Cheryl Ridgway, Appellee, v. Wapello County, Iowa; Bud Irwin, Wapello County Sheriff;john Smith, Deputy Sheriff; and Tom Smith, Deputysheriff, Appellants, 795 F.2d 646 (8th Cir. 1986)Annotate this Case
Submitted May 14, 1986. Decided July 8, 1986
Lloyd E. Keith, Ottumwa, Iowa, for appellants.
Thomas M. Werner, Des Moines, Iowa, for appellee.
Before McMILLIAN, JOHN R. GIBSON, and BOWMAN, Circuit Judges.
BOWMAN, Circuit Judge.
This case is before us on interlocutory appeal under 28 U.S.C. § 1292(b) from the District Court's1 denial of the motion of defendants-appellants (hereinafter collectively referred to as Wapello County) for summary judgment. The District Court held that plaintiff-appellee Cheryl Ridgway's 42 U.S.C. § 1983 action was not barred by Iowa's two-year statute of limitations for personal injury actions, thereby denying retroactive effect to Wilson v. Garcia, 471 U.S. 261, 105 S. Ct. 1938, 85 L. Ed. 2d 254 (1985). We affirm.
Ridgway's complaint asserts federal claims stemming from a February 1981 incident in which Wapello County through its employees allegedly subjected her to an unlawful search and seizure, illegally confined her, and invaded her privacy. Ridgway also asserts several pendant state law claims for negligence, assault and battery, false imprisonment, negligent hiring and supervision, abuse of process, and intentional infliction of emotional distress. All her claims relate to a thirty-seven hour period during which Wapello County, through its employees, allegedly took Ridgway forcibly from her home to a hospital for a mental health evaluation and then moved her to a state mental health facility.
The only issue before us is whether Wilson v. Garcia should be applied retroactively to bar Ridgway's section 1983 action. Her cause of action arose in February 1981, but the complaint was not filed until August 1983, more than two and one-half years later. In the interim, the Eighth Circuit issued an en banc decision in January 1982 holding that the state's general statute of limitations, not the personal injury statute of limitations, governs actions under section 1983. Garmon v. Foust, 668 F.2d 400, 401, 406 (8th Cir.), cert. denied, 456 U.S. 998, 102 S. Ct. 2283, 73 L. Ed. 2d 1294 (1982). Under Iowa law, the general statute of limitations is five years, Iowa Code Sec. 614.1, subd. 4, whereas the personal injury statute of limitations is two years, id. Sec. 614.1, subd. 2.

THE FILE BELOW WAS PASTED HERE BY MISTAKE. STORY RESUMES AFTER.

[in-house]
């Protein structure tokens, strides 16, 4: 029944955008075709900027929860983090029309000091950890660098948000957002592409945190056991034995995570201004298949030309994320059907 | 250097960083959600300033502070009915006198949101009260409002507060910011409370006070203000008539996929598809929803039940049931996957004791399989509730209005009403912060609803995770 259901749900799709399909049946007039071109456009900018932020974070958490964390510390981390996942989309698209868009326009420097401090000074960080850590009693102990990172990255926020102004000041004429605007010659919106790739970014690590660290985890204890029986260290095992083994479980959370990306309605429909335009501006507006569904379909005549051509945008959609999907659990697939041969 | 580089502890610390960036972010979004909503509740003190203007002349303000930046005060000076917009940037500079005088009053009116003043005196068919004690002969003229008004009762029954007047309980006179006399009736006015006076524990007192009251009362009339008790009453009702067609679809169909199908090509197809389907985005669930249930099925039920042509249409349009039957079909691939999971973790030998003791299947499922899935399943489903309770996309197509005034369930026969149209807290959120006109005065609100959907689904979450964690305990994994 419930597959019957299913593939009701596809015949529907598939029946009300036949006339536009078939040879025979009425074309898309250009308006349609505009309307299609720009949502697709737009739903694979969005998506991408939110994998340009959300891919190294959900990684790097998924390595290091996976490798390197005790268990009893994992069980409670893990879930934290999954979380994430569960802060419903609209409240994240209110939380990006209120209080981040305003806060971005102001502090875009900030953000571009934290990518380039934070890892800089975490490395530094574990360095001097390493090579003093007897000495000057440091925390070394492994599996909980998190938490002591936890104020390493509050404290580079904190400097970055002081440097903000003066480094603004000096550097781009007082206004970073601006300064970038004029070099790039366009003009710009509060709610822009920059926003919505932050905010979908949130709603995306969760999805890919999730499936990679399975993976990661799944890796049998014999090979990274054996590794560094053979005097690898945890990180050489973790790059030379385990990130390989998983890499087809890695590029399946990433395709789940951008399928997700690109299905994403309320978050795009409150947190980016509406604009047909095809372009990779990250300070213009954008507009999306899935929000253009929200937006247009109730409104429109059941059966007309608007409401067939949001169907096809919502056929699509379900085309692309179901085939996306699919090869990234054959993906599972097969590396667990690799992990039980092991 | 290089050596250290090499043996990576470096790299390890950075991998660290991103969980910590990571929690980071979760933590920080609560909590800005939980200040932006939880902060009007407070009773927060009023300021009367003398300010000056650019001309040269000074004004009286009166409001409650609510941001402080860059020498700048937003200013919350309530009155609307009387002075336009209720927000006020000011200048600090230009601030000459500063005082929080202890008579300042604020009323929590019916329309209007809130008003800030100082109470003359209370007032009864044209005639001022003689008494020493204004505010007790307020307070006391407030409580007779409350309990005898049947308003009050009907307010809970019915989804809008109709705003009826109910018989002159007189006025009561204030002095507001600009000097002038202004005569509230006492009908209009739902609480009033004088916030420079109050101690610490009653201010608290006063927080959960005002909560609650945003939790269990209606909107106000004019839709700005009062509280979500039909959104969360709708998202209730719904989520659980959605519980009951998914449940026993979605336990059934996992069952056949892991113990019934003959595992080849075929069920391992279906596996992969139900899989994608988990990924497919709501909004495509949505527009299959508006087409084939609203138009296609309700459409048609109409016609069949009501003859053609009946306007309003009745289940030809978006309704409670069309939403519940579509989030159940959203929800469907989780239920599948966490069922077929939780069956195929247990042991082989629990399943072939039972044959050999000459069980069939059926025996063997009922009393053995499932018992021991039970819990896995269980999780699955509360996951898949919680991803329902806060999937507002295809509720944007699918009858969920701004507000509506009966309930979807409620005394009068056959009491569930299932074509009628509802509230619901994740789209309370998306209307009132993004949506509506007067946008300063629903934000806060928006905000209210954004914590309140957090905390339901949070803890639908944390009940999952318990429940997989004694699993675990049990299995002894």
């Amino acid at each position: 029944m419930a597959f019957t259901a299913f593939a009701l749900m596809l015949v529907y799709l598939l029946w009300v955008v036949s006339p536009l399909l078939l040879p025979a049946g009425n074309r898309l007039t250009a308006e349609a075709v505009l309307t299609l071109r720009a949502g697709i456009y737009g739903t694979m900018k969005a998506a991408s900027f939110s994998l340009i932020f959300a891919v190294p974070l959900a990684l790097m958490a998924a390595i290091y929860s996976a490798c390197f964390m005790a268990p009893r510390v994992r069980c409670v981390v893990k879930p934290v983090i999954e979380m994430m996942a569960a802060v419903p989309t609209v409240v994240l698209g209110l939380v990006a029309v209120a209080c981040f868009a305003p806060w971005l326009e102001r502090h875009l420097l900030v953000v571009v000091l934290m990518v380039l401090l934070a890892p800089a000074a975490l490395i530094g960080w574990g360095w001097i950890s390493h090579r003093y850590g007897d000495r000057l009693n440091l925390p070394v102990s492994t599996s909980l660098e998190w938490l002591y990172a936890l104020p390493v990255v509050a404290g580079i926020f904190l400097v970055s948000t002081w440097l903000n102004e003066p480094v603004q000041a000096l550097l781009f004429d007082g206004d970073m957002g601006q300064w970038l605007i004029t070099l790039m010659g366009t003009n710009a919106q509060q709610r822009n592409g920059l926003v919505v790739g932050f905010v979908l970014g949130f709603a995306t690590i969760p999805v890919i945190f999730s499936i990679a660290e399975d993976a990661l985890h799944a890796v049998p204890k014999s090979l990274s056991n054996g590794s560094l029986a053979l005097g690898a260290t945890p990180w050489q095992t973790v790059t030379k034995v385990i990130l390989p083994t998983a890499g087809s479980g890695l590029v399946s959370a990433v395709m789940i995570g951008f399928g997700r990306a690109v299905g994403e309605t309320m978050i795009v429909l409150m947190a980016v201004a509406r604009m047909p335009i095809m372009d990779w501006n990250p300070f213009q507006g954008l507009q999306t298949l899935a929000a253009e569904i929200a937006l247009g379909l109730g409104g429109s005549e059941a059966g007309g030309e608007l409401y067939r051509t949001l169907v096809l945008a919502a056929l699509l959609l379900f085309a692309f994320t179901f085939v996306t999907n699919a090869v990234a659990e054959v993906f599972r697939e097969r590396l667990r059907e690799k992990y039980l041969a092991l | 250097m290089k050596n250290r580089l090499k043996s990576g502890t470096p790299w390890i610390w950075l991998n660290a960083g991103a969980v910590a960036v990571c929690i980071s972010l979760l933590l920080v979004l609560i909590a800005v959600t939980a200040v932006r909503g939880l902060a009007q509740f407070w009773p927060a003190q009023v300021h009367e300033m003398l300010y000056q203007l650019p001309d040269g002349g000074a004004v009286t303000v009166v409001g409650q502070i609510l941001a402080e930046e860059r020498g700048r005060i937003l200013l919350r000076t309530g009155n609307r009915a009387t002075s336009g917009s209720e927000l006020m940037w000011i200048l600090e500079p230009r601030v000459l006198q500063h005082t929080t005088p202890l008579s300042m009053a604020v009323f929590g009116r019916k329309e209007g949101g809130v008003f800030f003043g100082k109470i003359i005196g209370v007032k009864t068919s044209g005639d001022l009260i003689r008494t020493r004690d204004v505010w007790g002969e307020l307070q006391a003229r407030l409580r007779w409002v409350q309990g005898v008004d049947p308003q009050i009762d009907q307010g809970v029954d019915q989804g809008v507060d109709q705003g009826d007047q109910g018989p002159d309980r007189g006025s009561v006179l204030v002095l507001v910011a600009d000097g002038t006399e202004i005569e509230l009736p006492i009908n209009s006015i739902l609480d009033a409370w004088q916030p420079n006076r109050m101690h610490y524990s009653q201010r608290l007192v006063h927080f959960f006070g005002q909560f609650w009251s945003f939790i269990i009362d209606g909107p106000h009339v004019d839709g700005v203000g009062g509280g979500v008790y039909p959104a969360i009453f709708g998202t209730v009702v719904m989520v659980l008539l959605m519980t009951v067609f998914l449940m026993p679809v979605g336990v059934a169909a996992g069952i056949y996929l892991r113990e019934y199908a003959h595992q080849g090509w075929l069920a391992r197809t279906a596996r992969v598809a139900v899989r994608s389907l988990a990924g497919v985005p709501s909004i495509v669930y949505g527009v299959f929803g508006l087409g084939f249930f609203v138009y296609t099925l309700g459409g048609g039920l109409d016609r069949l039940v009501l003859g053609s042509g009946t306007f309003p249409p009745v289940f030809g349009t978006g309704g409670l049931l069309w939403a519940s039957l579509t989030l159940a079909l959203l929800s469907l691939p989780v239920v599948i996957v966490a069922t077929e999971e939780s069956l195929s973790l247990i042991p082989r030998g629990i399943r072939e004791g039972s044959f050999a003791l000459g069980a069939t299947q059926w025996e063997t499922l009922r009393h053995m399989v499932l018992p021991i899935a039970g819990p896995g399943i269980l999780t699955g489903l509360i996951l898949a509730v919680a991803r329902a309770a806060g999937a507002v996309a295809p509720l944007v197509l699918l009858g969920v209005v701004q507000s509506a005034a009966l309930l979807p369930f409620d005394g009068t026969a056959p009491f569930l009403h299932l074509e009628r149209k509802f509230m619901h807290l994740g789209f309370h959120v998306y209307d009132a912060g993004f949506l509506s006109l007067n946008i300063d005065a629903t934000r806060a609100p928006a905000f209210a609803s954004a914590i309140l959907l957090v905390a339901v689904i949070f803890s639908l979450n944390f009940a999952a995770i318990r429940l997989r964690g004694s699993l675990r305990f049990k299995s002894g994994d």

In 1985, the Supreme Court held in Wilson v. Garcia that the state statute of limitations for personal injury actions applies to all causes of action under section 1983. 105 S. Ct. at 1947. Wilson thus changed the rule that Garmon had established for this Circuit. If Wilson is applied in the instant case, Ridgway's claim will be barred by Iowa's two-year statute of limitations for personal injury actions.
Our decision whether to apply a change in decisional law retroactively in a particular case is governed by the three-factor test of Chevron Oil v. Huson, 404 U.S. 97, 92 S. Ct. 349, 30 L. Ed. 2d 296 (1971). See generally Note, Confusion in Federal Courts: Application of the Chevron Test in Retroactive-Prospective Decisions, 1985 U.Ill.L.Rev. 117. These factors, sometimes referred to as the reliance, purpose, and inequity factors, id. at 123, 92 S. Ct. at 365, are: (1) whether the decision establishes "a new principle of law, either by overruling clear past precedent on which litigants may have relied ... or by deciding an issue of first impression whose resolution was not clearly foreshadowed"; (2) whether retroactive application will advance or retard operation of the new rule, determined by looking to the history, purpose, and effect of the rule; and (3) whether retroactive application will be inequitable in that it would create injustice or hardship. 404 U.S. at 106-07; see Occhino v. United States, 686 F.2d 1302, 1308-09 (8th Cir. 1982).